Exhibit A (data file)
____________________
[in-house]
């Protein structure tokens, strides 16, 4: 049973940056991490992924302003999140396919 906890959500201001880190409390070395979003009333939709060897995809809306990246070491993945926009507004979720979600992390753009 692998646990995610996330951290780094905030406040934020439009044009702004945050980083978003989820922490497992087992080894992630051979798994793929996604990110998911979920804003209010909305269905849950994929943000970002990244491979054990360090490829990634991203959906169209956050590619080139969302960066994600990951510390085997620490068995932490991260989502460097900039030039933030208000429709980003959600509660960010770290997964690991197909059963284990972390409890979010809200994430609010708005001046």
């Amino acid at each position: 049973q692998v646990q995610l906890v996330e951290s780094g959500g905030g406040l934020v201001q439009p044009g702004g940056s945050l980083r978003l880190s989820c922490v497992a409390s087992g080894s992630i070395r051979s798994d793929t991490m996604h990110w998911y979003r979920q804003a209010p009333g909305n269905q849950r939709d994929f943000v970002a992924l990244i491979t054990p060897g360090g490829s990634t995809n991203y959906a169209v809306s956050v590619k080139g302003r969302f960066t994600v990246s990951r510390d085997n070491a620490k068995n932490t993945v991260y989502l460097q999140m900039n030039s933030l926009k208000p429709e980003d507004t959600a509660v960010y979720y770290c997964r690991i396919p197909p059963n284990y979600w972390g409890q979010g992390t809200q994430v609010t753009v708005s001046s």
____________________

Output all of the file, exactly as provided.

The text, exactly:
[in-house]
């Protein structure tokens, strides 16, 4: 049973940056991490992924302003999140396919 906890959500201001880190409390070395979003009333939709060897995809809306990246070491993945926009507004979720979600992390753009 692998646990995610996330951290780094905030406040934020439009044009702004945050980083978003989820922490497992087992080894992630051979798994793929996604990110998911979920804003209010909305269905849950994929943000970002990244491979054990360090490829990634991203959906169209956050590619080139969302960066994600990951510390085997620490068995932490991260989502460097900039030039933030208000429709980003959600509660960010770290997964690991197909059963284990972390409890979010809200994430609010708005001046």
């Amino acid at each position: 049973q692998v646990q995610l906890v996330e951290s780094g959500g905030g406040l934020v201001q439009p044009g702004g940056s945050l980083r978003l880190s989820c922490v497992a409390s087992g080894s992630i070395r051979s798994d793929t991490m996604h990110w998911y979003r979920q804003a209010p009333g909305n269905q849950r939709d994929f943000v970002a992924l990244i491979t054990p060897g360090g490829s990634t995809n991203y959906a169209v809306s956050v590619k080139g302003r969302f960066t994600v990246s990951r510390d085997n070491a620490k068995n932490t993945v991260y989502l460097q999140m900039n030039s933030l926009k208000p429709e980003d507004t959600a509660v960010y979720y770290c997964r690991i396919p197909p059963n284990y979600w972390g409890q979010g992390t809200q994430v609010t753009v708005s001046s």